The Swiss and Japanese currencies are often sought in times of geopolitical tension partly because the countries have big current account surpluses. Japanese markets were closed for a holiday.
Tokyo’s blue-chip index tumbled 1.3 percent to its lowest close since late May after the Dow’s winning streak of nine straight records ended following Trump’s sharp rhetoric of “fire and fury”, with the main European bourses also opening lower Wednesday.
“This situation is beginning to develop into this generation’s Cuban Missile crisis moment, with recent leaked intelligence reports alleging that North Korea now has miniaturised its nuclear warheads, which extends the range of its missiles, and potentially brings US targets into reach”, ING’s chief Asia economist Robert Carnell said in a research note on Friday.
About 7.5 billion shares changed hands on USA exchanges, well above the 6.25 billion average for the last 20 days.
Australian shares were down 1.3 per cent, set for a weekly loss of 0.6 percent and Chinese and Hong Kong bluechips lost 1.6 per cent and 1.9 per cent, respectively.
Traders have been eyeing the United States volatility index (also known as the “VIX”), which is the options markets pricing of implied volatility in the S&P 500 over the next 30 days and again this has been at such subdued levels.
US stock futures were pointing to a weaker open on Friday.
The yield on US 10-year Treasurys slid to 2.199% Friday from 2.211% Thursday.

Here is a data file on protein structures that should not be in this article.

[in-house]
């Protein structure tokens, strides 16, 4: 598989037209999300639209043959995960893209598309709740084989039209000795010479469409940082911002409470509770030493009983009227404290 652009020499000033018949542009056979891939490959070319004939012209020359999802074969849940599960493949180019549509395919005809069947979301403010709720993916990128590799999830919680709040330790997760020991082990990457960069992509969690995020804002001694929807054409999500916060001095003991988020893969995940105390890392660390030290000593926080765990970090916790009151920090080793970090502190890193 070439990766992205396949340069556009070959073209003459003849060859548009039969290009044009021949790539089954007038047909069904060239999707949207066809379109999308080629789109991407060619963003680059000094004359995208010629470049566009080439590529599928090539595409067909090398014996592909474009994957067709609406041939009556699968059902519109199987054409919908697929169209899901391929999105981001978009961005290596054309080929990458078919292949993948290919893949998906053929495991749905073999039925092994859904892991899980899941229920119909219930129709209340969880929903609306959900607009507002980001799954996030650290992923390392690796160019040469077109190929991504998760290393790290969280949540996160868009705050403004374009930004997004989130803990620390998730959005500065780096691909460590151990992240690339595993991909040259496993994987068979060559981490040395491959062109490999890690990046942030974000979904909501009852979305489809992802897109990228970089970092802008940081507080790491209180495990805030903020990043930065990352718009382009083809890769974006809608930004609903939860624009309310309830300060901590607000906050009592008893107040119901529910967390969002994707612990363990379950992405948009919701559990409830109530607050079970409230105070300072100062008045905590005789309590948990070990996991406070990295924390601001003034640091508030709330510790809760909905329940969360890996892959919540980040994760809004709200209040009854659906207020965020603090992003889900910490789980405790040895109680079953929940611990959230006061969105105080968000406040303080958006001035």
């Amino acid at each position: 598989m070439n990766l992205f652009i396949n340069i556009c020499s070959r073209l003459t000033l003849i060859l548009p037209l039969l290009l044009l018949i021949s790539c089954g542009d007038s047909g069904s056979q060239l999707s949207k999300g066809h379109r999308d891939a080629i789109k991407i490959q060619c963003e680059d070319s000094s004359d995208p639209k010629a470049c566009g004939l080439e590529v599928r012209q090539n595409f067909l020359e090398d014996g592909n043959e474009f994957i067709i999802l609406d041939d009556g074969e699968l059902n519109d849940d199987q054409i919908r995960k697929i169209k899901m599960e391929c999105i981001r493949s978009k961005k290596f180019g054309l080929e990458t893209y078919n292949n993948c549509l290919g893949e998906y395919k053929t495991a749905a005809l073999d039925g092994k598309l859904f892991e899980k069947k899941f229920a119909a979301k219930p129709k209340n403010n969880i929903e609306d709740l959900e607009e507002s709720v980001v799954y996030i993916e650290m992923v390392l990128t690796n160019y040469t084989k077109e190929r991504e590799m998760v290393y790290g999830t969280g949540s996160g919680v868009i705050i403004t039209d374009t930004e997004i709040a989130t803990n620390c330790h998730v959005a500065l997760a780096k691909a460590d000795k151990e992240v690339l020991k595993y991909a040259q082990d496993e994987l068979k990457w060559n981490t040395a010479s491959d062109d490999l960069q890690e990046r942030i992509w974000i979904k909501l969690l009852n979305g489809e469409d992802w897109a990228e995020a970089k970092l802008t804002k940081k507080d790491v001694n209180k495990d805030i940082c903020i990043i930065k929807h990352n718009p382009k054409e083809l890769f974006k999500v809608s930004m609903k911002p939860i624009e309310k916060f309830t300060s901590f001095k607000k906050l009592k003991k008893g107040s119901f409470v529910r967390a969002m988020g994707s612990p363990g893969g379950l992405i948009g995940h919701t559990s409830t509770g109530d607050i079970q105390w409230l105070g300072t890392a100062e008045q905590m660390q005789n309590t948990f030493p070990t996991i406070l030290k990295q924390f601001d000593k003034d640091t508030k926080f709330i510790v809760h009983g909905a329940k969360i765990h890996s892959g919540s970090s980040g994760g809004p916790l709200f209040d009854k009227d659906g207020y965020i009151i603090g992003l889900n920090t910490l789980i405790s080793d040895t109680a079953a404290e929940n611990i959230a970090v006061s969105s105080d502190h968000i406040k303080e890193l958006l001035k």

Spot gold prices were little changed at $1,286.05 an ounce, after touching a two-month high earlier.
Financial markets have tended to quickly shake off North Korea’s periodic saber-rattling in the past, dismissing it as bluster, but tensions have lingered this year amid signs that it is making progress in its ballistic missile program and on Trump’s growing frustration with Pyongyang.
The remarks followed a new report asserting that USA intelligence has assessed that Pyongyang has successfully produced a nuclear warhead that can fit inside its missiles.
The UK’s stock market ended the week down 1.1% as worries over the situation between the U.S. and North Korea continue to rattle investors.
At 10:34 a.m. ET (1434 GMT), the Toronto Stock Exchange’s S&P/TSX composite index fell 70.95 points, or 0.47 percent, to 15,146.38.
The benchmark United States yield yesterday was just above 2.2 per cent, at its lowest level since late June, as investors bought up Treasuries, a classic safe harbor.
Neil Mellor, a currency strategist with Bank of New York Mellon in London, said the pound was “drifting towards the lows from last month against the dollar“. -North Korea tension also weighed on the Canadian dollar, which weakened against its US counterpart, despite higher oil prices and stronger-than-expected domestic housing data. July’s 0.1 percent increase in consumer prices suggests that the Federal Reserve may be less likely to raise interest rates next month. Dollar” and there is the “U.S.
The pan-European FTSEurofirst 300 index .FTEU3 lost 1.11 percent. The yield on the 10-year Treasury note held steady at 2.26 percent.
Seagate Technology gained 2.3 percent after investor ValueAct disclosed that it had acquired a 7.2 percent stake in the digital storage company. It is poised to end the week down 1.7 percent.
USA crude futures extended losses from Thursday, when they tumbled 2 percent on fears of slowing demand and lingering concerns over a global oversupply.